"I was thirty years old, an age at which people either choose to grow up or remain stuck in the exploratory and idle phase of late-late youth."
Hansen, after the September 11th terrorist attack and the subsequent invasion of Iraq, moved to Istanbul in an effort to understand the Middle East, and complete research in Turkey. While living there, Hansen traveled through Greece, Egypt, Iran, and other countries in order to better understand the world that the rest of us were watching through alarming news casts, and those among us courageous enough to serve, were doing just that.
Notes on a Foreign Country is an eye-opening book about Turkey's history, the role America played in shaping the country today, and a fundamental misunderstanding in regards to how far the US really reaches. She balances political and historical research with personal experiences from her time abroad, her time at home, and the juxtaposition between the two. In part, the book reads like an incredible investigative journey into a misunderstood section of the world, while in other sections it has a flowing autobiographical feel. Hansen balances these two points-of-view and never leaves the reader with a stale taste in their mouth.
"We cannot go abroad as Americans in the twenty-first century and not realize that the main thing that has been terrorizing us for the last sixteen years is our own ignorance--our blindness and subsequent discovery of all the people on whom the empire-that-was-not-an-empire had been constructed without our attention or concern."
As an American, there were parts of Hansen's book that were hard to swallow, both retrospectively at events that have occurred that in turn shaped the current global landscape, and introspectively at any potential part I could have played or continue to play when I myself go abroad. While Notes focuses on the Middle East, an area of the world that has been plagued with turmoil both self-inflicted, and imposed upon, the lessons within can be transferred with ease.
When you travel, be respectful. When you travel, be curious. When you travel, be kind and know that your way of life doesn't apply to everyone else. Above all else, when you travel, have fun. Enjoy the world.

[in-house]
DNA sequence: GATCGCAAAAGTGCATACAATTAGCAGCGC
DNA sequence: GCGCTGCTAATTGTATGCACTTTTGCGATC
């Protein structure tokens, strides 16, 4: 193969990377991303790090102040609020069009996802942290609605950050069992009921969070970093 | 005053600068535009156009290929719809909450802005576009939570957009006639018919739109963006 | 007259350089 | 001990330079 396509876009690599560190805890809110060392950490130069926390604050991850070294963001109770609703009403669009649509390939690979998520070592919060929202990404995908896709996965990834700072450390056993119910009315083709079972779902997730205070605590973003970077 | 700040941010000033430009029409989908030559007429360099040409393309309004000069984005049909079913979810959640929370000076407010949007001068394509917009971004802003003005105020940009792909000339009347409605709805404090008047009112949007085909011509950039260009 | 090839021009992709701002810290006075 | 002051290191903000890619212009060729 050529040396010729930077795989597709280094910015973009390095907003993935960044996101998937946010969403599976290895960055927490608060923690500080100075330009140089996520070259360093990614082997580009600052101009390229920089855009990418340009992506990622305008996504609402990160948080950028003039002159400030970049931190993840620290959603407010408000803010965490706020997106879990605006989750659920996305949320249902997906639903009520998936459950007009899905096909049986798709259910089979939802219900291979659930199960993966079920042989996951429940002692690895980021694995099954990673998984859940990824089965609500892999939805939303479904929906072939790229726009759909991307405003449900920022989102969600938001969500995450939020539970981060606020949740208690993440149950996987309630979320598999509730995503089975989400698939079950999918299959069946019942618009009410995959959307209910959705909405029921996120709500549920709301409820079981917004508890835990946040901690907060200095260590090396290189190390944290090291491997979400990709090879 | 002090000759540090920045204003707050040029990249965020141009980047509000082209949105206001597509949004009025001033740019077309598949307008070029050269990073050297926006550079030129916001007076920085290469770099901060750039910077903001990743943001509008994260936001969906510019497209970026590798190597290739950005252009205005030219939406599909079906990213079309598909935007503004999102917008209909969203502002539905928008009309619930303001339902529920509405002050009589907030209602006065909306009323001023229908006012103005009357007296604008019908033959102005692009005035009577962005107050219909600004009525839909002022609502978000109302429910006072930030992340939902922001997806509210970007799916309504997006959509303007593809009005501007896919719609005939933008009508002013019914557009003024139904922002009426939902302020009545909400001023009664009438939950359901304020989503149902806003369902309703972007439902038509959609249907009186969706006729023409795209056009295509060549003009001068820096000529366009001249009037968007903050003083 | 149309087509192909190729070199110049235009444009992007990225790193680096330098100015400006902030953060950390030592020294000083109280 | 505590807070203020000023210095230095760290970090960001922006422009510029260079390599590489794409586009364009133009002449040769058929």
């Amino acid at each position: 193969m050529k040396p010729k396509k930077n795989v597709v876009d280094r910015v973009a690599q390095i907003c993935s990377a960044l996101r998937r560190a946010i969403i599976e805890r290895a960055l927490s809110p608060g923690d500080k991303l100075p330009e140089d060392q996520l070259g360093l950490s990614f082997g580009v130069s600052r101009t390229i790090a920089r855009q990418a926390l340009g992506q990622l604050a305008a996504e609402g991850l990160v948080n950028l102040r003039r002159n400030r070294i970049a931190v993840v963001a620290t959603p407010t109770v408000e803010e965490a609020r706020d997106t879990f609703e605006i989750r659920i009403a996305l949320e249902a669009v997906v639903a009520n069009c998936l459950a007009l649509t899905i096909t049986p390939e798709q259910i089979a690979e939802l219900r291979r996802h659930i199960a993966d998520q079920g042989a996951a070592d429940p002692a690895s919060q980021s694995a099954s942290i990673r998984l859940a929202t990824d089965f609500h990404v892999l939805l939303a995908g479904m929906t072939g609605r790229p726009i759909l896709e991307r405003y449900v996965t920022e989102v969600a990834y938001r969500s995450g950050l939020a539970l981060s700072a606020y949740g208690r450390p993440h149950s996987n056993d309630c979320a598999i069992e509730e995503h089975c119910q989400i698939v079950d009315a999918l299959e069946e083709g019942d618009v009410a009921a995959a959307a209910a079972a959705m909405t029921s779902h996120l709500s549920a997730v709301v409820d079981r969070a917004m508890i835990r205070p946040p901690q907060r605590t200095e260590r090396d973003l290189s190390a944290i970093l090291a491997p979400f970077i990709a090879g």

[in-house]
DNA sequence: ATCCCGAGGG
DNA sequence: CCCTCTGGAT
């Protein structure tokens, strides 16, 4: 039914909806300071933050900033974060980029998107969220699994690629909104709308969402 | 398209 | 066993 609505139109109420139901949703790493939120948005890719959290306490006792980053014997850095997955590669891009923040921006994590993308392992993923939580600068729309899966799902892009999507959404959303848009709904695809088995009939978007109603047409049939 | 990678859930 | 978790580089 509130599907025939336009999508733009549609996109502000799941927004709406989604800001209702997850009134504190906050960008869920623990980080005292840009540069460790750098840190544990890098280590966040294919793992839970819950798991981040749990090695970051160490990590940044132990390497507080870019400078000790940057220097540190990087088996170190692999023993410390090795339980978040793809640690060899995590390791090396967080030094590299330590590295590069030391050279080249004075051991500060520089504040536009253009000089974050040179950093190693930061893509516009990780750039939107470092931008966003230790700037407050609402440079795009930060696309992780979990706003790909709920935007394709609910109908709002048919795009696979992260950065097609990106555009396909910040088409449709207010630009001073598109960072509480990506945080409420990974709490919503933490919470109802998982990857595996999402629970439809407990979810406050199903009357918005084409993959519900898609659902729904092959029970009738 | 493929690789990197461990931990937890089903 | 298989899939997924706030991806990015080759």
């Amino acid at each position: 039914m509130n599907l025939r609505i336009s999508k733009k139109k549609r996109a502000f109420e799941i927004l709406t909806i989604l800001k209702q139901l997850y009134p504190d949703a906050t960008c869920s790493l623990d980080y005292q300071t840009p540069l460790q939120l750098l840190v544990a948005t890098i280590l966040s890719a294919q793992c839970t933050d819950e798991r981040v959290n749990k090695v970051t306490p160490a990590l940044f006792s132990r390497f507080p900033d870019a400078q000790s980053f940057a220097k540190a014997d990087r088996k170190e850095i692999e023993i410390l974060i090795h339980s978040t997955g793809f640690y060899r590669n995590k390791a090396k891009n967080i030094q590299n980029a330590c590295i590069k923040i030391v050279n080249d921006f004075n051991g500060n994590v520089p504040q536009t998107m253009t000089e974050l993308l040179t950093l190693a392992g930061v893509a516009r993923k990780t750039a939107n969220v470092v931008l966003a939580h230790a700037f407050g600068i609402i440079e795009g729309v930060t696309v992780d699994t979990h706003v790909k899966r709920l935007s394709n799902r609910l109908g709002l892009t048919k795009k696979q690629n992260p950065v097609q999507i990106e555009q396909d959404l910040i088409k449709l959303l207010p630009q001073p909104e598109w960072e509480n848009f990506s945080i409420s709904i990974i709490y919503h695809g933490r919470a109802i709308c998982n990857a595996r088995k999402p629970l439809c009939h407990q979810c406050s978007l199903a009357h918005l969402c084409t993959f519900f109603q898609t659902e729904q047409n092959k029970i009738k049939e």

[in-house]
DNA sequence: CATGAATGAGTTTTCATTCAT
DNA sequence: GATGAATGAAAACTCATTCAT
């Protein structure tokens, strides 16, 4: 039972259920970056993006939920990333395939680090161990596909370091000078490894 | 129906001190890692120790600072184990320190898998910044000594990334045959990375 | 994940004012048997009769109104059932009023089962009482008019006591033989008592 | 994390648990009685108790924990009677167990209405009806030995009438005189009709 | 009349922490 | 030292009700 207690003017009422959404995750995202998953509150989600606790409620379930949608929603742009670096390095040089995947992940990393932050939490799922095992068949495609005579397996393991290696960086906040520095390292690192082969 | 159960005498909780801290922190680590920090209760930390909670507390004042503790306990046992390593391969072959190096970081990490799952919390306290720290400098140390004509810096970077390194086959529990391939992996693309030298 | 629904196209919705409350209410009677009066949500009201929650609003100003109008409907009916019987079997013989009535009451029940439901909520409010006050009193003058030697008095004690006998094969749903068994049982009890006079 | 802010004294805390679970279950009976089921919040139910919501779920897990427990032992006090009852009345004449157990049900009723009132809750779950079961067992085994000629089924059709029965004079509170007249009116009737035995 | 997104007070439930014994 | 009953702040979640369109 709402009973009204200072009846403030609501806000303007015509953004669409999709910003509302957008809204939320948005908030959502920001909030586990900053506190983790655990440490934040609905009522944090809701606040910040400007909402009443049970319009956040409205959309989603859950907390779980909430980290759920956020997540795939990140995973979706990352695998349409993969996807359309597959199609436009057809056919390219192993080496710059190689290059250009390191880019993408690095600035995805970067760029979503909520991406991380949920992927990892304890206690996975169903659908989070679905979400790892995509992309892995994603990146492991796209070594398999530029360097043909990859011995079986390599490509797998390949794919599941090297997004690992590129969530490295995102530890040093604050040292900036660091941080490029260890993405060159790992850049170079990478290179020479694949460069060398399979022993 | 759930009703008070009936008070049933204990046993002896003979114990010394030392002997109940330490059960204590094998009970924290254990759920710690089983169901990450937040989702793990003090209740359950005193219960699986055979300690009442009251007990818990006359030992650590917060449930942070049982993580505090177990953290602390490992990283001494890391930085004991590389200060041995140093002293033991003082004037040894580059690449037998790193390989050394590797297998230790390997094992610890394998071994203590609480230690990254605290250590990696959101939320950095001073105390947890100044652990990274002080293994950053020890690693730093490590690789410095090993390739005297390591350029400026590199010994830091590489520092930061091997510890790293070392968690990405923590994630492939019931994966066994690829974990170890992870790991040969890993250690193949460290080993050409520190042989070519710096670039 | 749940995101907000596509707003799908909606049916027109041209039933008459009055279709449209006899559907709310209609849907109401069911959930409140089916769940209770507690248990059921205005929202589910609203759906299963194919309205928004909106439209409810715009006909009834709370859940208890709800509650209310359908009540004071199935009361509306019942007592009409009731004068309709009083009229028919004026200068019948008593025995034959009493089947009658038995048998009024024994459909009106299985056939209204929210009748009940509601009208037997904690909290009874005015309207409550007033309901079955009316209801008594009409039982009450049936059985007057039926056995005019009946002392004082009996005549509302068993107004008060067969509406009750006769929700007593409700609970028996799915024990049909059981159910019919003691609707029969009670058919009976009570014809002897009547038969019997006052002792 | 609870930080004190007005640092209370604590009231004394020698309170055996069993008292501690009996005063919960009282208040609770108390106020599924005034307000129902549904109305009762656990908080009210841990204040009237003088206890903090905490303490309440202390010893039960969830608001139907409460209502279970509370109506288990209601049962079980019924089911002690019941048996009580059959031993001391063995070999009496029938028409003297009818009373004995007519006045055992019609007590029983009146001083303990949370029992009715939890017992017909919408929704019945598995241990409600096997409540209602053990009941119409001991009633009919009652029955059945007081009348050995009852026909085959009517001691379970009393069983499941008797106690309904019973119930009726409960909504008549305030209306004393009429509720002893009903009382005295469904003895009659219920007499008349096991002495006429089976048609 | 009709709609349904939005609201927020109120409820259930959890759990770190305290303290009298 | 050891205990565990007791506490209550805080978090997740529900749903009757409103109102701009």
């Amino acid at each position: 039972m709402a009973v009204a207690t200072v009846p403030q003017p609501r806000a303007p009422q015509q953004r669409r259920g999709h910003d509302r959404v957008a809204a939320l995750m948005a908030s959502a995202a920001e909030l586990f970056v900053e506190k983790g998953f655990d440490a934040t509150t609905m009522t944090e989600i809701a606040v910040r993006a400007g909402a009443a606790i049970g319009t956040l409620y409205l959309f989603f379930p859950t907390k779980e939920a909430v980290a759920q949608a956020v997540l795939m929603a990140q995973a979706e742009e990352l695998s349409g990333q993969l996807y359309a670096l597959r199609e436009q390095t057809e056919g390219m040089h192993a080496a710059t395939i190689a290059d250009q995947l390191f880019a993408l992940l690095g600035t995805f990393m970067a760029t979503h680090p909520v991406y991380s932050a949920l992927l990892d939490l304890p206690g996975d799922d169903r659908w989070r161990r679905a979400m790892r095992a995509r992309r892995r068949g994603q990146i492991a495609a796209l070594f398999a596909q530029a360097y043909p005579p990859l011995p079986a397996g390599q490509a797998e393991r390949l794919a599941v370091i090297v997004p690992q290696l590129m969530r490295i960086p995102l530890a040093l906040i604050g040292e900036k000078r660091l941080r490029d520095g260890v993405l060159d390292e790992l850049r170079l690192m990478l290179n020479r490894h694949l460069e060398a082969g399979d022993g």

It's been raining almost every day in my corner of New England, and leaving work tonight, the parking lot slick with drizzle, street lights creating a reflective shine, I was reminded how much I love when it rains. The sound of it against the leaves. The smell of wet dirt. It's calming, and in some weird way, makes the world a little quieter. So, keep it coming Mother Nature, because we could all use a little more quiet.
Speaking of, it's been almost two months (or maybe it has been two months, I don't even know anymore) since I've been on social media, and while I appreciate the platforms for what good they can do, it's been beyond restful to be out of the shouting match. Though, now that I think about it, I'm pretty sure this post is still setup to auto-feed to Twitter or Facebook or both, I don't know. I haven't disabled my accounts, I'm sure I'll be back at some point, but for now I'm enjoying the time spent not getting enraged by hyper political posts, or sucked into endless voids of whatever.
And the result? New fiction!
Fortunately, I've had some decent picks thus far, several of which are vying for the coveted number-one-best-read-of-the-year spot. And, while I've enjoyed most every book I've read this year, there are three that happen to be light years ahead of the rest. Before I kill the suspense, I was talking with a friend of mine, a bookstore owner, about what it takes for me to really, really love a book, and here's the secret:
I judge books on two major criteria: how good the book is while I'm reading it (plot, character, dialogue, etc.), and then how long it stays with me after I've finished it. In my opinion, both are essential to the overall impact of a novel, and while I've had books this year that have mastered one or the other, blown me away with lyrical language, or buried itself inside my brain and refused to let go, I have yet to read one this year that has pointed both guns and fired.
So where do the readings stand so far?
Milkman had both startling, unrelentingly beautiful prose, and a semi-lasting impact. It truly was a great novel and one that I've talked about over and over this year. Karen Thompson Walker's The Dreamers was one of the most beautifully written novels I have ever read. Ever. A subtle toe into the water of speculative fiction, I can't think of any reader who wouldn't enjoy this novel. And that leaves Kazuo Ishiguro's "Best book of the decade - Time"... Never Let Me Go.
While the previous two offerings were both new within the last two years, I'm over fourteen years behind the eight ball with Never Let Me Go. And after reading it, I couldn't care less. While I have a little qualm with the first 40 or so pages, and the novel's starting pace (it is just a little slow), I haven't had a book stay with me the way this one has since I read The Amber Spyglass over a decade ago. Never Let Me Go isn't a novel, it's a knife, and it will gut you.
But, once you've picked yourself up off the floor, I'm sure there are other books out there that will leave a lasting impression, that will give new spins on life, love, and loss. And I intend to find them. Until next time fellow readers.
Cheers and all the best.